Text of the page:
|The chandeliers, Rob Kelly and I!|
We were entertained by one of the Scottish therapists who played the bag pipes. Other talented members of the Association took to the stage and played all evening. I had a great time! James even had me doing figure of 8 moves!
|James 'just back from Florida' and me|
I froze. Tears pricked the back of my eyes and I began to feel the rising tide of grief about to overwhelm me. In a flash I realised I had a choice. Did I let this overtake me and spend the rest of the evening in my little room weeping OR did I turn back up the stairs, grab Patrick who I had sat next to at dinner by the hand and dance? I chose the latter and four hours later was still up and being sociable!
In the bar Rob and James plus others played the keyboard and singing went on into the early hours. Wonderful.
I am very grateful to Gary who suggested to Rob that I spoke at the conference. I had so many warm hugs from delegates! I was thrilled that it seems I have inspired some of them to share their own stories; they want to 'share' me with others who may benefit from an uplifting approach; struck a chord with others who had been bereaved; and especially those affected by postnatal depression in some way. I felt my visit was not in vain.
|Me, Gary and Sue|
See more photos here.
Next morning I joined the conference again and first one was Gary with some great 'warm-up' activities. Dr. Mark Pummell then described his psychoanalytical approach to working with couples. Fascinating!
Rob spoke more on 'Changing Limiting Beliefs' . The more time I spent with these lovely people the more I was thinking of people who could benefit from their interventions, especially around postnatal depression. I was also so pleased to have my personal ways of coping with Clive's death 'validated' as clinically proven techniques, e.g. changing my thinking and making positive choices and thoughts instead of negative.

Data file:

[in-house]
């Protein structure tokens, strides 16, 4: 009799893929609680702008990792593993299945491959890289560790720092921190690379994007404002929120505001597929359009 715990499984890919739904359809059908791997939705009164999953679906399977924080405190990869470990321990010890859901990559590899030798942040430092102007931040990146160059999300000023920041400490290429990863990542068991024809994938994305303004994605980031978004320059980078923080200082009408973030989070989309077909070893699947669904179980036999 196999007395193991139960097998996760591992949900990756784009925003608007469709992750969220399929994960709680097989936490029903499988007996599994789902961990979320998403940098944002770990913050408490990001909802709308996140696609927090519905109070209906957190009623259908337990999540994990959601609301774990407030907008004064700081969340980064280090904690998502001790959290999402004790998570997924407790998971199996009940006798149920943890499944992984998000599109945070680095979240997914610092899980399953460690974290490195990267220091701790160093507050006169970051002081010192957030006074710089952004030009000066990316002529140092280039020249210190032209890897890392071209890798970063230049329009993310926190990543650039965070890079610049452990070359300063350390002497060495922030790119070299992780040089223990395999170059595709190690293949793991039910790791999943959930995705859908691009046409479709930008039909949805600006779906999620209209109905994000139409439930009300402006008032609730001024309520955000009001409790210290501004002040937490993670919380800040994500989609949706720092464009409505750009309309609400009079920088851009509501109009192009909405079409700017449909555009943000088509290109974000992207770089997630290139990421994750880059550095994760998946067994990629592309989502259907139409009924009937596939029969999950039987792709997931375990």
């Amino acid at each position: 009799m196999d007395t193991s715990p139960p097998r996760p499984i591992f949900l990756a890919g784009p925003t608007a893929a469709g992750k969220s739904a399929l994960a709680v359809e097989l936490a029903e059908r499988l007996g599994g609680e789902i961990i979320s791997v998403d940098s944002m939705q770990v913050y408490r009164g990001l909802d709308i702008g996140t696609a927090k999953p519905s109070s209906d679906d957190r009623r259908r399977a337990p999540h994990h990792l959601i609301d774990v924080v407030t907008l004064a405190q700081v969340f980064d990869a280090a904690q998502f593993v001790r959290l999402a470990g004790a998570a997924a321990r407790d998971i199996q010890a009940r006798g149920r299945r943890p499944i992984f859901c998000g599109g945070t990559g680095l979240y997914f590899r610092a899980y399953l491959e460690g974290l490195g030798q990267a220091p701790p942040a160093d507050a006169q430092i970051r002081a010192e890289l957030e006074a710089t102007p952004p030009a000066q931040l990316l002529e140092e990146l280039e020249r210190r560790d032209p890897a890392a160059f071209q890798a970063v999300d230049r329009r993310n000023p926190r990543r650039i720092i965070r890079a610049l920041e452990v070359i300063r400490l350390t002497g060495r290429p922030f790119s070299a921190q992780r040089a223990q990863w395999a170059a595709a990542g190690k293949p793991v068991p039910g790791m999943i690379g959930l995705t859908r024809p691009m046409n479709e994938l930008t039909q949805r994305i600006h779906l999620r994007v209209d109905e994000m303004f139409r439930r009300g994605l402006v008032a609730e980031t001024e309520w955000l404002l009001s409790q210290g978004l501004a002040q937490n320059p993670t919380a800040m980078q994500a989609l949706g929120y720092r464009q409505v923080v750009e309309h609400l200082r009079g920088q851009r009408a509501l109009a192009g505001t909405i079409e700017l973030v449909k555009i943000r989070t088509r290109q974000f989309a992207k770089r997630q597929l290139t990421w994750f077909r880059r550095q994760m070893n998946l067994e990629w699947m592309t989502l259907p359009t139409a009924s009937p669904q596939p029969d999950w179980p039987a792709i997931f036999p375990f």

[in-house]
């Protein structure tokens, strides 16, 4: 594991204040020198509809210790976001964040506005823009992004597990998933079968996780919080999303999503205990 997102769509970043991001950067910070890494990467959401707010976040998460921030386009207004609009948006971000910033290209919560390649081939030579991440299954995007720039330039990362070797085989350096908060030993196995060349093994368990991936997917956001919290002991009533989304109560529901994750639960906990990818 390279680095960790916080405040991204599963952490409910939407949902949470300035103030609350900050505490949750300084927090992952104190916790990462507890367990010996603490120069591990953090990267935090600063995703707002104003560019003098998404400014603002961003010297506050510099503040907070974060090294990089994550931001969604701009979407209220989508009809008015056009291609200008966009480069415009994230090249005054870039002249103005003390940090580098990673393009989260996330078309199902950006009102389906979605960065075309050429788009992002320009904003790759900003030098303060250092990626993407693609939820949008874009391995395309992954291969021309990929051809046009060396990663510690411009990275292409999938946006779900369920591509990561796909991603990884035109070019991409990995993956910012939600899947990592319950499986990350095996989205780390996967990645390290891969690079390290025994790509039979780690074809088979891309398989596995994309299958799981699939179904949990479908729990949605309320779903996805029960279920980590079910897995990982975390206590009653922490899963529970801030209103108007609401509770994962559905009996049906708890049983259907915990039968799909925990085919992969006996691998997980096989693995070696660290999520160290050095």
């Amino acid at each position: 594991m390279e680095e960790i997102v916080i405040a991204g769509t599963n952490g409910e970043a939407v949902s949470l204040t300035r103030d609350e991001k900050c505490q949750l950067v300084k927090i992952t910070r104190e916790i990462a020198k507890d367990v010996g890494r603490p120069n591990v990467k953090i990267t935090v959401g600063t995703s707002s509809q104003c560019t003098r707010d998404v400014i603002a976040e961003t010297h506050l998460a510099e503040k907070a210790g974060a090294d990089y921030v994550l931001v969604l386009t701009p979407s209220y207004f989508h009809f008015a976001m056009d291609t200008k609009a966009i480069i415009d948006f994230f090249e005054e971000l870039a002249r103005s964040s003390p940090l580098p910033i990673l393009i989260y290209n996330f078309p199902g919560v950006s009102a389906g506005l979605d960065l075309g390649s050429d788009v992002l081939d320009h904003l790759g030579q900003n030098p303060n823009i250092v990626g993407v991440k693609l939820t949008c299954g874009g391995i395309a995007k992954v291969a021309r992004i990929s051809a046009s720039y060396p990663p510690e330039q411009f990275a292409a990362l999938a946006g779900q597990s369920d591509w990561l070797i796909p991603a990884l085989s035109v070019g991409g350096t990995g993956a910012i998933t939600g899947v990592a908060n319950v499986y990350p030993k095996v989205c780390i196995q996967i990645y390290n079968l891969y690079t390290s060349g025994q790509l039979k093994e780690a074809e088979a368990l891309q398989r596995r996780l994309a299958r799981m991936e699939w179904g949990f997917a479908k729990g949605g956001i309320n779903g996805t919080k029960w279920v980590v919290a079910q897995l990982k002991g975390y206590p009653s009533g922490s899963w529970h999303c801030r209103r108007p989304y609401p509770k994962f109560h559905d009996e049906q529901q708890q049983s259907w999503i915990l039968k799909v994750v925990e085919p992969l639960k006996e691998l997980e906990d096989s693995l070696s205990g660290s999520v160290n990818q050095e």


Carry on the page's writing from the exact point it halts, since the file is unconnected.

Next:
It was actually some sessions of hypnotherapy that resulted in my book 'Eyes without Sparkle' being written. I had got so far with it and then just left it to gather dust. In the late 1990's I development digestive problems and was in and out of hospital. Finally I was sent to Mike Mahoney for a hypnotherapy approach to pain relief. He actually listened to me, gave me some relaxation tapes bespoke for me and gently made me realise that I could take control. My diet was changed to be wheat free and the book got written!
I was reluctant to leave but I know I have to pace myself for a busy week. I called enroute home for a quick catch-up with friends. I was a bit concerned that after being so 'high' I could crash on my return. Luckily some other friends popped round and I was able to share my excitement with them but also had someone to hold my hand when the thought crossed my mind that was it bad for me to actually feel so uplifted so close to Clive's death? Did it mean I didn't love him as much? Does it mean I don't care anymore?
I cannot write what my lovely friend Molly Harvey commented on those thoughts this morning!
Having spent the weekend with a group of the warmest, friendliest therapists I know I have to change my thinking to acknowledge that those thoughts are normal but also a sign that I am making progress along my journey of bereavement.
I just hope that wherever Clive is he would be proud of me - I admit to being so of myself.